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In Google Analytics Essential Training, Corey Koberg shows how to use the Google web analytics platform to generate and evaluate information about the visitors to a web site, including data on site traffic, user behavior, and marketing effectiveness. This course covers the out-of-the-box functionality, from account creation to reporting fundamentals, and explains how to glean insights from the vast array of data available.
One important clue we can utilize as an analyst is whether a visitor is familiar with your site through previous interactions or whether this is the very first time they've visited the site. Through the use of browser cookies, which are just little bits of information your browser keeps on your computer to remember your previous visits, Google Analytics is able to determine whether this person has previously been to your site before. That information is held in the New vs. Returning report in the Visitors tab. Here we see the visitors broken into their respective segments: New and Returning. As we can easily see in both this table and the corresponding pie chart, the overwhelming majority of visitors to the site are first-time, or new, visitors.
I am looking at this data and you may be tempted to think returning visitors here in green are approaching becoming an insignificant segment of traffic. Once again, I would caution that we have not revealed the whole story because we're just examining a single metric in isolation, visitors. When we change to the Ecommerce tab and use Revenue as our metric, the chart updates from being based on visitors to show how much revenue each segment accounted for. You can see that despite making up just a sliver of the visitors, the Returning visitors actually account for the majority of our revenue, which sheds an entirely new light on that segment.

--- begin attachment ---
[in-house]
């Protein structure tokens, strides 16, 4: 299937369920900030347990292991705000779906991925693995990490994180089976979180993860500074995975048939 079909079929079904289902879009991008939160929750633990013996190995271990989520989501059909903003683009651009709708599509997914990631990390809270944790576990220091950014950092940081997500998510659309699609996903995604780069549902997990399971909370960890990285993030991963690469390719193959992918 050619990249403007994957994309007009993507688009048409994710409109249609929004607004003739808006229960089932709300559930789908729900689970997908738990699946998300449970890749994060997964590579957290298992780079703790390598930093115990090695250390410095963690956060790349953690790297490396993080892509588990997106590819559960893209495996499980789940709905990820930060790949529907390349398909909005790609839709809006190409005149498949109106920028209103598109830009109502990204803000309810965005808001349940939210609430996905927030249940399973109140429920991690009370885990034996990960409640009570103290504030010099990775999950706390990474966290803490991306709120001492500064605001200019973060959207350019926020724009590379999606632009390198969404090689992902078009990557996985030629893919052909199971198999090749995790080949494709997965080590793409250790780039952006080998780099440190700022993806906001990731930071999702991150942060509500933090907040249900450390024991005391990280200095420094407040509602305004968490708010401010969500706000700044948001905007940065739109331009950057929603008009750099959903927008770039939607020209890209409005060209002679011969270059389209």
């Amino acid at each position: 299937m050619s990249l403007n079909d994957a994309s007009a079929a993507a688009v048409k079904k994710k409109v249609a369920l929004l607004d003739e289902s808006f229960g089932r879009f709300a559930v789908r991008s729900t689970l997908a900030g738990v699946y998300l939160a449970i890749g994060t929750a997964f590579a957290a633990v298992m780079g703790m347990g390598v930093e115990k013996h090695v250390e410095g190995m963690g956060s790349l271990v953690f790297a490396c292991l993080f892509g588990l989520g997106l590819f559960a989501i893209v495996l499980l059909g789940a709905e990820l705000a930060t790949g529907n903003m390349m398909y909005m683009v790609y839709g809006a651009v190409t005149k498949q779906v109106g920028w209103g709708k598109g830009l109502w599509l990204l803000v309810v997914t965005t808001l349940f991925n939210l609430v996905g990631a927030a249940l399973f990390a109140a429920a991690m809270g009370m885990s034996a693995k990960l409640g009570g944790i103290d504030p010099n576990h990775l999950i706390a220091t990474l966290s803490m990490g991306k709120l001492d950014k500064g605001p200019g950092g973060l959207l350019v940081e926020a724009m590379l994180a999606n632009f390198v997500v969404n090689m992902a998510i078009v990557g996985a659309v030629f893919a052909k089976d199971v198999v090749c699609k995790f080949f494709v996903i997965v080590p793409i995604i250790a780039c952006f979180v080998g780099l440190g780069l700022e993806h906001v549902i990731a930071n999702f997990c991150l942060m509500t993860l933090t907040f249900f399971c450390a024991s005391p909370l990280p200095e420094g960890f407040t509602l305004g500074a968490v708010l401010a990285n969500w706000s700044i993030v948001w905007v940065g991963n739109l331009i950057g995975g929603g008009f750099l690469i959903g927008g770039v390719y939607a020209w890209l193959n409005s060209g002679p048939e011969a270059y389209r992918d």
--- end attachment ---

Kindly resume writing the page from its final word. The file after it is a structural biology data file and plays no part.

It's important to peak under the hood a bit and see when Google Analytics considers someone a new visitor. It essentially boils down to whether or not they have an existing set of cookies from a previous visit still in their browser. This means that if someone uses a different browser, they will create a whole new set of cookies and be considered a new visitor in the eyes of Google Analytics, even if they've already visited the site. Also, if you delete your cookies, Google Analytics will have no way to know that you where their prior. Also, if you would have visit the site from your work computer, then go home and visit again and then visit again from a different computer, even in the same house, such as your kid's computer, those would all have their own fresh new set of cookies and therefore a single visitor will be counted as three new visits.
While you can't assume new or returned visitors are necessarily more valuable to your site than the other-- that depends on your individual site-- it is critical to understand the breakdown of these two very different segments: how many there are of each, how valuable they are, and how they may be changing over time.
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